Major Changes to Social Security


Last week the House and Senate approved a budget legislation that will end two popular Social Security claiming strategies: “filing for a restricted claim of spousal benefit” and “file and suspend”.  The trustees of the Social Security System finances predicted that in this year’s annual report they will run out of money by 2034.  According to estimates, this new change will save Social Security Administration several billion dollars.  This is only the beginning of many changes within the administration.


How does this affect us? For example, “Filing for a restricted claim of spousal benefit” is when a married person turns 62 they may be entitled to both a spousal and worker’s benefit.  Looking at the old rule, an individual waiting to file until full retirement age could choose spousal benefit and switch to worker’s benefit by age 70.  This allowed that person the ability to collect the spousal benefit, accrue the worker’s benefit and switch at age 70.  Thus growing their deferral credit and collecting more money at age 70.  With the change of the rules, anyone filing for benefits will receive more of the worker’s or spousal benefit.  That individual will no longer be able to switch and build their accrual.  However, anyone reaching the age of 62 by the end of 2015 will be grandfathered to the old rule.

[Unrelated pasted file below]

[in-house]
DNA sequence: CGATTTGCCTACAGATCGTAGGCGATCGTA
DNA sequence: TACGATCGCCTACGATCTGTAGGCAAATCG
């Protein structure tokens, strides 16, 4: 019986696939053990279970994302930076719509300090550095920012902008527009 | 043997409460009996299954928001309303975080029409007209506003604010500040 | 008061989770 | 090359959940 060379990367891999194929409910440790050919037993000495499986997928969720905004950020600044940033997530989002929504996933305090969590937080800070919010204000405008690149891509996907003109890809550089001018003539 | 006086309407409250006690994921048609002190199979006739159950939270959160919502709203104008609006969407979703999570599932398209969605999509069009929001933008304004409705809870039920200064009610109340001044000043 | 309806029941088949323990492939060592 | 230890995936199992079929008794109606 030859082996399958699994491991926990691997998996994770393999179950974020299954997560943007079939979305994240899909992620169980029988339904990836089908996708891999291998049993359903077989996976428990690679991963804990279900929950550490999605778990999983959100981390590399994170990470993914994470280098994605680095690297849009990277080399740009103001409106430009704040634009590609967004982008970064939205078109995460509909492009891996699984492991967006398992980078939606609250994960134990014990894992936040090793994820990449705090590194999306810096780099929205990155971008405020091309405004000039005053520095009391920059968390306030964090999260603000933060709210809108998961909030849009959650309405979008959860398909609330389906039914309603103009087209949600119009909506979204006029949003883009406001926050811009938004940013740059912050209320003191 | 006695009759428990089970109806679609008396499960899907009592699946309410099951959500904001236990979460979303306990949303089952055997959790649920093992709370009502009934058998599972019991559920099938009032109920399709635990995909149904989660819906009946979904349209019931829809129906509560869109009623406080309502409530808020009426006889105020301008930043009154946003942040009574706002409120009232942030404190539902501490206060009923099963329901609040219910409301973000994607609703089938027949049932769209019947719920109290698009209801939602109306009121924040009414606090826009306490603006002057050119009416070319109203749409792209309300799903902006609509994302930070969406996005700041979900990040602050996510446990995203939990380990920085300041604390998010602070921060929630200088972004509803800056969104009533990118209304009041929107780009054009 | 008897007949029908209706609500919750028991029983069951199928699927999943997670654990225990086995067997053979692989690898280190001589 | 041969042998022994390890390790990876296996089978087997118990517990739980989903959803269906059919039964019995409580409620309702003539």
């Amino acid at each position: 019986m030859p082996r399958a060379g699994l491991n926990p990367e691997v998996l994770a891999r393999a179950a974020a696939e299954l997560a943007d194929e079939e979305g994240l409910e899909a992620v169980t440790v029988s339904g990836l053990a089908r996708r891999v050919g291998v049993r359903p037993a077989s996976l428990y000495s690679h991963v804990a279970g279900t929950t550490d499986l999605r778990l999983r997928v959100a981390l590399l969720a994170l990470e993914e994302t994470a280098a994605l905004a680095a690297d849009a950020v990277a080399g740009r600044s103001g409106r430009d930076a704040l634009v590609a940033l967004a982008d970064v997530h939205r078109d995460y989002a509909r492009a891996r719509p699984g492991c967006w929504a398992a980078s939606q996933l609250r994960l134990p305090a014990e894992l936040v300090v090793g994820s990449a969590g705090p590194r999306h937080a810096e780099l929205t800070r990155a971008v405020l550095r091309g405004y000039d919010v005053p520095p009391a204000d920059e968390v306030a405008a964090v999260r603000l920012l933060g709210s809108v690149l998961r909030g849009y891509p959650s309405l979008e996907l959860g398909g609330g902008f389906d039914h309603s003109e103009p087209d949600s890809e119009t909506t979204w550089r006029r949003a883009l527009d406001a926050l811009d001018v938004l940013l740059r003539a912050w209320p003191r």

“File and suspend” involves one spouse filing for social security and immediately suspending payment.  This allowed the worker’s spouse to start a spousal benefit while the worker’s benefit grows by about 8% annually until the worker turns 70 years of age.  The new rule disallows this.  If you have already filed and suspended your benefits you will not be affected.  If you are 66 years of age or older you have until May 1, 2016 to request a “file and suspend” of your benefits to trigger a spousal or dependent benefit.  You will need to act quickly to take advantage before this window closes.

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